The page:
In a major reversal Thursday, President Barack Obama caved to political pressure and announced a fix for his signature health care law. Washington bureau reporter Michael Scotto filed the following report for NY1.
After weeks of political attacks and growing dissent within his own party, President Barack Obama acknowledged Thursday that his administration messed up.
"We fumbled the rollout on this health care law," he said.
The president announced a one-year fix that promises to put an end to health insurance cancellations that have become a public relations nightmare for the White House, which had already been dealing with the botched rollout of healthcare.gov.
"Those who got cancellation notices do deserve and have received an apology from me, but they don't want just words. What they want is whether we can make sure that they are in a better place," Obama said.
The about-face comes after Republicans accused the president of misleading the public when he told Americans that they could keep the health insurance they liked.
The change will only extend to people being dropped from plans that don't meet new standards under the Affordable Care Act, and it will be up to insurance companies and state insurance commissioners to decide if they want to comply.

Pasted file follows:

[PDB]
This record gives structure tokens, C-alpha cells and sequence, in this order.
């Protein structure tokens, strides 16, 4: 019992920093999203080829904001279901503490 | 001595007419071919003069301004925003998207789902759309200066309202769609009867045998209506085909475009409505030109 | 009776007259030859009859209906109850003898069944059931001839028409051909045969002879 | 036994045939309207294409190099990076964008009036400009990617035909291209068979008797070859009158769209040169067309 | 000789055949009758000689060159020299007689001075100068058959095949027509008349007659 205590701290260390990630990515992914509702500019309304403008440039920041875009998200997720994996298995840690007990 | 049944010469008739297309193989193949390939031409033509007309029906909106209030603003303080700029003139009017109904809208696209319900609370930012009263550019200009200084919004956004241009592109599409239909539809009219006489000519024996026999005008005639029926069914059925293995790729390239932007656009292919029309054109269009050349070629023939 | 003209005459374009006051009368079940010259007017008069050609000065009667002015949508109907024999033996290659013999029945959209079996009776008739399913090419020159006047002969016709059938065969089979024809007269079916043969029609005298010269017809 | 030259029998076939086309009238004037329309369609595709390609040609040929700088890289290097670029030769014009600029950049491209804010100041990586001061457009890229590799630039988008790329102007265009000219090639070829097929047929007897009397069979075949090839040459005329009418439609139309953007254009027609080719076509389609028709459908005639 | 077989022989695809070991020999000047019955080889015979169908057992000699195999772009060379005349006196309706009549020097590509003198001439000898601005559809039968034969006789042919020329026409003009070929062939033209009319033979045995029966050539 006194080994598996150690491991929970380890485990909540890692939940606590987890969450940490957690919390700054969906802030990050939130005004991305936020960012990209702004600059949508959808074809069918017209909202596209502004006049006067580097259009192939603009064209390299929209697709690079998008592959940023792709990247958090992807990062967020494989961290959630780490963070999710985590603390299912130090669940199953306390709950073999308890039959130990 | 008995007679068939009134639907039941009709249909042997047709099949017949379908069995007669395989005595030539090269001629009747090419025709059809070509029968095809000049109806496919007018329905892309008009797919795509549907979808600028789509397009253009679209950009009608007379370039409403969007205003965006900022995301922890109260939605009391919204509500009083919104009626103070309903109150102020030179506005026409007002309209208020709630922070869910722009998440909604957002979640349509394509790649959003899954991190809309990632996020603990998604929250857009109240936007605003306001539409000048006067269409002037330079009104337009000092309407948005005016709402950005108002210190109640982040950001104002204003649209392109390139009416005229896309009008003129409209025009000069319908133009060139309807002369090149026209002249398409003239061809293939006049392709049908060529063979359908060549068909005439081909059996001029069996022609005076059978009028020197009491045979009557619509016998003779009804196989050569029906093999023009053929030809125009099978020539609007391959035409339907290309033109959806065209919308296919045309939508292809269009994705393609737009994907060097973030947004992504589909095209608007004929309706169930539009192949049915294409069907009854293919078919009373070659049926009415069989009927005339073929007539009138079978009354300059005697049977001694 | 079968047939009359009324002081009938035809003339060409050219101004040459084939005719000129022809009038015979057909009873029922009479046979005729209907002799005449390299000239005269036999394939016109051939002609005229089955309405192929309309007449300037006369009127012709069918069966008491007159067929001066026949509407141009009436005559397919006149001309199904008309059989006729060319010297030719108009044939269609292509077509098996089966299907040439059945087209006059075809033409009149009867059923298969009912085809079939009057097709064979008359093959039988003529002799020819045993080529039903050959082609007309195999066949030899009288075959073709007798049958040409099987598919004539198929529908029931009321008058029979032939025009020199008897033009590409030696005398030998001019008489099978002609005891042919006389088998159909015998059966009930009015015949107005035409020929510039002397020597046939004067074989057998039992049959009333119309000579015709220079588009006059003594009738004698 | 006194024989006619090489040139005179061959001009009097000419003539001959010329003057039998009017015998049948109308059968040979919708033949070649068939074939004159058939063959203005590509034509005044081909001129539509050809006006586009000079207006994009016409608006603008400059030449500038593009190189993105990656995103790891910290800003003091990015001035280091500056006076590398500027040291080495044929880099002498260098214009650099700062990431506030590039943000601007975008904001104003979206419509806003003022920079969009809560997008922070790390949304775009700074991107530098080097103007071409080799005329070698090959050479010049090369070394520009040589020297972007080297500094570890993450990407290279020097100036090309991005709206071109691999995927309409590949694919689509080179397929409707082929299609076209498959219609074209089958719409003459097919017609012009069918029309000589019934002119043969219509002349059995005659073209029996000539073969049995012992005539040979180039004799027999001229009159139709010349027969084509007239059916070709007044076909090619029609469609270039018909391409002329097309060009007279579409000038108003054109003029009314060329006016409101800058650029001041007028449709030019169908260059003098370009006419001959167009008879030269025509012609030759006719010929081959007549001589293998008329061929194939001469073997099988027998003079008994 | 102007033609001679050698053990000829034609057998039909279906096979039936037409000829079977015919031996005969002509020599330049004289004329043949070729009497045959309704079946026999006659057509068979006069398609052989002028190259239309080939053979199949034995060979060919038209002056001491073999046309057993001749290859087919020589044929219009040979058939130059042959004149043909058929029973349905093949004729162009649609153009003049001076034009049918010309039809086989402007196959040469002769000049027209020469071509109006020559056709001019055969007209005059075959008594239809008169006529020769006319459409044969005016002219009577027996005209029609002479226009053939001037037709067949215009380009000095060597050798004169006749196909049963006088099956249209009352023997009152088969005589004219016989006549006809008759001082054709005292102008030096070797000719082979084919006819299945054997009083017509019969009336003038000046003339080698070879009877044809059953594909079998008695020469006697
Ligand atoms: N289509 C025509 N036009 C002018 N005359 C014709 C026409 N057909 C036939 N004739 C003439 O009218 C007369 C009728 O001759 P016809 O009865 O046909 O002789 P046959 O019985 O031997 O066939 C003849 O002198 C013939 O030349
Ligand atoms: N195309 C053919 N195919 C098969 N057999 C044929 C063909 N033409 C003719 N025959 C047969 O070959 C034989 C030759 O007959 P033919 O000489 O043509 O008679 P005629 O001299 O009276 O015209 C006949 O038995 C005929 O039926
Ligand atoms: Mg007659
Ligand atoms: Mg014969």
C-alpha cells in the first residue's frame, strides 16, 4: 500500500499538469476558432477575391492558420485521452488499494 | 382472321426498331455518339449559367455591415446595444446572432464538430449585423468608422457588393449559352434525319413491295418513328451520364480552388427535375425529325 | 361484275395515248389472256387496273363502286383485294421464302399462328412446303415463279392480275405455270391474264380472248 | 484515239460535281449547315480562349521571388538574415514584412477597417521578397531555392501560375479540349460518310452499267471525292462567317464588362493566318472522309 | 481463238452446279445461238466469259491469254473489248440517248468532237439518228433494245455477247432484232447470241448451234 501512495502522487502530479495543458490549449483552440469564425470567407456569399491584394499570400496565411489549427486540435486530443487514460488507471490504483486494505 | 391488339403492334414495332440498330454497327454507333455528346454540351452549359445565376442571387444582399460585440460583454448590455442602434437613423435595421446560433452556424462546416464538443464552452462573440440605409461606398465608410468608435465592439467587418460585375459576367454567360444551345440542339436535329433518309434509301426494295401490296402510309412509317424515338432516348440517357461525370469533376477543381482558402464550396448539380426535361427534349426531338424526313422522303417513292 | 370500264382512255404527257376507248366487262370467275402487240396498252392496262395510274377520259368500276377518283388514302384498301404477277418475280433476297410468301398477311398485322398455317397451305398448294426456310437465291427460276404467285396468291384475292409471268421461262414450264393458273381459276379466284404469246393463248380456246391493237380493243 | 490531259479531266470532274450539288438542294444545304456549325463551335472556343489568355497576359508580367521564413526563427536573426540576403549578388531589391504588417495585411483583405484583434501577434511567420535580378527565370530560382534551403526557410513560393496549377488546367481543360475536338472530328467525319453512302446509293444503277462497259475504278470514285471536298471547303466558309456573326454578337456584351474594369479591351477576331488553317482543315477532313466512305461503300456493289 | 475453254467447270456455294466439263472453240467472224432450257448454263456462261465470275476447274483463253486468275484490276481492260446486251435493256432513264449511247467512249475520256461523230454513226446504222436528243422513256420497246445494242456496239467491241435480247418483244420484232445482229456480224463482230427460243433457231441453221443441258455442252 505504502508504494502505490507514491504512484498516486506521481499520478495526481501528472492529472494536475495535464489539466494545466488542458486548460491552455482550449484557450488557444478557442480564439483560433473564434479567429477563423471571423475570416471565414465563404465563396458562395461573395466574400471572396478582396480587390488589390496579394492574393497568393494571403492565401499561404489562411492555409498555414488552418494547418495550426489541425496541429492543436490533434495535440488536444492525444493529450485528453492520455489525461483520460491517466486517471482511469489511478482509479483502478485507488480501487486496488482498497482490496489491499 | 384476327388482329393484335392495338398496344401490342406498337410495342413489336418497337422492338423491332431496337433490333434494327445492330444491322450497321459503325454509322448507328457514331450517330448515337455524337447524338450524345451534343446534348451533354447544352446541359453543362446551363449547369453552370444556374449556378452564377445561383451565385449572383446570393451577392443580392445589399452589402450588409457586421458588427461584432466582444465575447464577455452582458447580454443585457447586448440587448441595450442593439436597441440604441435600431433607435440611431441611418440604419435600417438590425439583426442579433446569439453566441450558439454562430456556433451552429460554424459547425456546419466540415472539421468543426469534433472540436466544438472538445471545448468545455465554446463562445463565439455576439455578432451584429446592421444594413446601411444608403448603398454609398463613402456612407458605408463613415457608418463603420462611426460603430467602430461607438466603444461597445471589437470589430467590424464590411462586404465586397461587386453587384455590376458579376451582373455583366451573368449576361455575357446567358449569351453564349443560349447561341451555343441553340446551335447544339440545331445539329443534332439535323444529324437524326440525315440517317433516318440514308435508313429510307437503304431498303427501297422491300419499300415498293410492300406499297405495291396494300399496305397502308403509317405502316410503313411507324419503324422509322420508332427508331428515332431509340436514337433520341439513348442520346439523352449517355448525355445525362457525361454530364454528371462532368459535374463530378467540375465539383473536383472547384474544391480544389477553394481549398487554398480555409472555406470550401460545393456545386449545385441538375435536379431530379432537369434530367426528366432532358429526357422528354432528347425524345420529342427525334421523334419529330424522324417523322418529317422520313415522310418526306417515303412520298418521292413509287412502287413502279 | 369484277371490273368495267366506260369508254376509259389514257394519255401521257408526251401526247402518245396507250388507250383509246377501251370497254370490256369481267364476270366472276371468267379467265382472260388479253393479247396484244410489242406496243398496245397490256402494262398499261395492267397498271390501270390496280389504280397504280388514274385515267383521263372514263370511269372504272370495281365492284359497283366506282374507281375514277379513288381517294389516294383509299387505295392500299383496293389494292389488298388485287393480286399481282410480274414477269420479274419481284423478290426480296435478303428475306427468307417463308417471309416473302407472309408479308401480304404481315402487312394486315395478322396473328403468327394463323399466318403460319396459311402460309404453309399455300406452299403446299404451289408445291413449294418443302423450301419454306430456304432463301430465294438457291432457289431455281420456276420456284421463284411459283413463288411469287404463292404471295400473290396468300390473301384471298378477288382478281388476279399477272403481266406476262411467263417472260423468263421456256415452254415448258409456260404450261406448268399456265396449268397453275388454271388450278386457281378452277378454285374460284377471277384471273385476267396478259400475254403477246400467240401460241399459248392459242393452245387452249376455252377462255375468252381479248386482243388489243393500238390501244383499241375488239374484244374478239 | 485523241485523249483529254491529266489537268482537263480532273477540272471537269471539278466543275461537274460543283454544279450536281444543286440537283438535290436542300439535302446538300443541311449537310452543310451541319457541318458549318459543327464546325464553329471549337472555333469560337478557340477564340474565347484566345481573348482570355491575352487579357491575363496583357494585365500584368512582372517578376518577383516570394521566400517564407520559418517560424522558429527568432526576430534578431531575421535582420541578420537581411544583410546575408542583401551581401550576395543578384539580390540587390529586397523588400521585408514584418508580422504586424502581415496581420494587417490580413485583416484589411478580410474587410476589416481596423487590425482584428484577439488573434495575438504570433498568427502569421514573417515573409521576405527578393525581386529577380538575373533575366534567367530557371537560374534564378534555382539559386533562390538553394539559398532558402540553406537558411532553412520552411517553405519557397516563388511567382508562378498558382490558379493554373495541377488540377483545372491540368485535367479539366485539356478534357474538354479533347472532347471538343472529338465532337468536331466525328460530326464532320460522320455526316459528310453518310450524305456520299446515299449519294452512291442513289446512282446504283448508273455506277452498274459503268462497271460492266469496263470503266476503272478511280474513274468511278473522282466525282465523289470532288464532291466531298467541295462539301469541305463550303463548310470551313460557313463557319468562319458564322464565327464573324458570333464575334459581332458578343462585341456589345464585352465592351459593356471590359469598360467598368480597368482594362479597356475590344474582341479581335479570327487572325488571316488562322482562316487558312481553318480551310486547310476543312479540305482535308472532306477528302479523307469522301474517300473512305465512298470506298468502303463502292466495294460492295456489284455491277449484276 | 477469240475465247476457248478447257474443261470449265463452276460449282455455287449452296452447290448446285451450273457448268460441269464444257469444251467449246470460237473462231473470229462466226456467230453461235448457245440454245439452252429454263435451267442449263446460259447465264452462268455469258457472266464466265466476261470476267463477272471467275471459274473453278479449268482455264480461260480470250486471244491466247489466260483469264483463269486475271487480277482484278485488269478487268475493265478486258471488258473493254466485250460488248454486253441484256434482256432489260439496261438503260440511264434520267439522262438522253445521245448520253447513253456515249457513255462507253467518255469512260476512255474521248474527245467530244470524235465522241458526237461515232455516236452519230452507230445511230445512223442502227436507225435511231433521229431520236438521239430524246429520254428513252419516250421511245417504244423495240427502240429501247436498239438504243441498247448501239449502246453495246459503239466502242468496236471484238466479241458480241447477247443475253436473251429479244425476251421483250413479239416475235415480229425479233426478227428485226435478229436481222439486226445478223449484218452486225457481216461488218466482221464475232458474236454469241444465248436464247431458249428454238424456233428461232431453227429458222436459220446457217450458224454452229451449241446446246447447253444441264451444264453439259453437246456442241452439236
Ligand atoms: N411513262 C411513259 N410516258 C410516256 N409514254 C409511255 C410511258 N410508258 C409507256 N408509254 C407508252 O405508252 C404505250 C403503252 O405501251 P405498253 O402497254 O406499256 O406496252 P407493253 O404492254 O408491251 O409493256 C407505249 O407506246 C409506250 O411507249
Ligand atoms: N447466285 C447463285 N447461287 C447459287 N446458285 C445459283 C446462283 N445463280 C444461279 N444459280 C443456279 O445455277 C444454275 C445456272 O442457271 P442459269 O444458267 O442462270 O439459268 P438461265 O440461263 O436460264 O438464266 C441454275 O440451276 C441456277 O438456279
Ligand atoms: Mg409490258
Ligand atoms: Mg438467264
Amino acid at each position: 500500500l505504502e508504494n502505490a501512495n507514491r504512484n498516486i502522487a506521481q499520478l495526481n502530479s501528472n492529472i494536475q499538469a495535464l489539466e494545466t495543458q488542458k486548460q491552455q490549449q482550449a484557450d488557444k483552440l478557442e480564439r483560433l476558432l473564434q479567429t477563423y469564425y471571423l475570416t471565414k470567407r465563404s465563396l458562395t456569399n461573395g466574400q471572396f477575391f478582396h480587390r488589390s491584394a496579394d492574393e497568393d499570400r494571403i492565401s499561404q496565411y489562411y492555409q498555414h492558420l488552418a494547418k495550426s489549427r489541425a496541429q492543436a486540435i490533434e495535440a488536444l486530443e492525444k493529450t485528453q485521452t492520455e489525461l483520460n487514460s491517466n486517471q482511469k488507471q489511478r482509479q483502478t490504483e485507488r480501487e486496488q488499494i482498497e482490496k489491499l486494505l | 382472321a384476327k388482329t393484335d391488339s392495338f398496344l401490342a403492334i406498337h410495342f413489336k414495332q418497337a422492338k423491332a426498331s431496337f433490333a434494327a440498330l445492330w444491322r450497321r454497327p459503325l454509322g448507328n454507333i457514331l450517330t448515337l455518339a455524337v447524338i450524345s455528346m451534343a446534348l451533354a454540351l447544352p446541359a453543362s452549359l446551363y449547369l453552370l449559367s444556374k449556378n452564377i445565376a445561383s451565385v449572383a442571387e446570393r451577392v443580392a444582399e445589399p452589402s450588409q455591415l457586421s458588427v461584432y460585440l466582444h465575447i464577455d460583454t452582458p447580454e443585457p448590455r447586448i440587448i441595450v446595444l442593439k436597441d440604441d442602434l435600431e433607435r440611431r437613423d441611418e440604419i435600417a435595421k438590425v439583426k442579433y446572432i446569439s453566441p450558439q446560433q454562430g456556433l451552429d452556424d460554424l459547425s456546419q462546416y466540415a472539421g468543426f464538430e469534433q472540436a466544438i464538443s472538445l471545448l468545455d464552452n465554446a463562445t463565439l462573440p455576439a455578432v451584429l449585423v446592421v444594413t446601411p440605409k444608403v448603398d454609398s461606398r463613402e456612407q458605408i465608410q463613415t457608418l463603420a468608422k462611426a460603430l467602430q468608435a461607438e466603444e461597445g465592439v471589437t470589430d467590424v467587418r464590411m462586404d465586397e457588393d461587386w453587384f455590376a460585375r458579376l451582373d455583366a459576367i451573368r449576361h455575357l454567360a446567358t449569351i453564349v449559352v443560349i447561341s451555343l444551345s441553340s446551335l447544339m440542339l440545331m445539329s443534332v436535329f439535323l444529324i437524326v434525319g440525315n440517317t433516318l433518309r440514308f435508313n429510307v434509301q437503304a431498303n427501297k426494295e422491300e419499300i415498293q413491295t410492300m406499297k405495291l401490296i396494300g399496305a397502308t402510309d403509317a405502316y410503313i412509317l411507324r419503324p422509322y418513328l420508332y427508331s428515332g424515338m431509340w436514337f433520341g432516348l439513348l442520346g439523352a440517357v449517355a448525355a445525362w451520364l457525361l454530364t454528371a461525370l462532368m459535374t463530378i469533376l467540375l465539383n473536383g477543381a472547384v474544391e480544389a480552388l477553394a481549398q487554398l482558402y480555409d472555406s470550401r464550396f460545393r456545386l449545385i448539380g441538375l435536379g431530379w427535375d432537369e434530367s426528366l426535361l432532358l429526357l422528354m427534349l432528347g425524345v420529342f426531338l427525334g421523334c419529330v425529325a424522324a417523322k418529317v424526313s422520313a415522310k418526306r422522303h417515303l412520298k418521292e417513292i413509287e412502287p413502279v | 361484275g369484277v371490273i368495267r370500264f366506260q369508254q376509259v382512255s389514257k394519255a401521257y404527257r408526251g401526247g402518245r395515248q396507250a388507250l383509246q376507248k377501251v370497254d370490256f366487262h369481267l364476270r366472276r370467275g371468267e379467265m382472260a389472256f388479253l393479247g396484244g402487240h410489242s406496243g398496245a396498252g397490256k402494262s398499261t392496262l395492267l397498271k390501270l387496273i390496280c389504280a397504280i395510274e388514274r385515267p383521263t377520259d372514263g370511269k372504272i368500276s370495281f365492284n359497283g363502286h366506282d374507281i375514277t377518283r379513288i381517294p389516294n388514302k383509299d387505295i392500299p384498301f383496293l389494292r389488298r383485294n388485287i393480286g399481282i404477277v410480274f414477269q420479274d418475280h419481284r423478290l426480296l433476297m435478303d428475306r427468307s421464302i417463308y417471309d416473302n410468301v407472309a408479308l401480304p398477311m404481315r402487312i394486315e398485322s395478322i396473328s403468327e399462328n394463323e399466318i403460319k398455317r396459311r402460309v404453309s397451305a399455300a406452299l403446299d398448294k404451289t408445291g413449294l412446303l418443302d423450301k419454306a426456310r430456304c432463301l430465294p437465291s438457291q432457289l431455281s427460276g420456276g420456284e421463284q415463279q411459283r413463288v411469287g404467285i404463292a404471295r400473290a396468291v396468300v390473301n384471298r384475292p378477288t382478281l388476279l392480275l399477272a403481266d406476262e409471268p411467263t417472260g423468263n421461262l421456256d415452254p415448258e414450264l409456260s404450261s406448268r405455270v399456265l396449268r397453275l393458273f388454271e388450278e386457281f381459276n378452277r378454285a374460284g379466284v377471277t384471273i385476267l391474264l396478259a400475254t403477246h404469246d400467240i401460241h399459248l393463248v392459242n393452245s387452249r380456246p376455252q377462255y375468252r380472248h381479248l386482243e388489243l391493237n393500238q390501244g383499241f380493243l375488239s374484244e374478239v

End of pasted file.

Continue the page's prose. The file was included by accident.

As expected, the president's announcement was not enough for Republicans, who still plan to vote Friday on their own proposal to stop the wave of insurance cancellations.
In a statement, House Speaker John Boehner said, "The President has absolutely no credibility on his promise."
It does appear, though, that the president's plan has helped quiet a rebellion in the Democratic Party.
On Thursday afternoon, House Democrats met behind closed doors with top aides to the president.
"There were a lot of questions yesterday, a lot of hard questions," said Rep. Jose Serrano of the Bronx. "Today, it's, 'Look, he spoke. This looks like it's going in the right direction now.'"
Democrats say that they may also offer their own legislative fix, and they acknowledge that it's possible that the Republican plan could get a good number of Democratic votes, especially from members in competitive districts.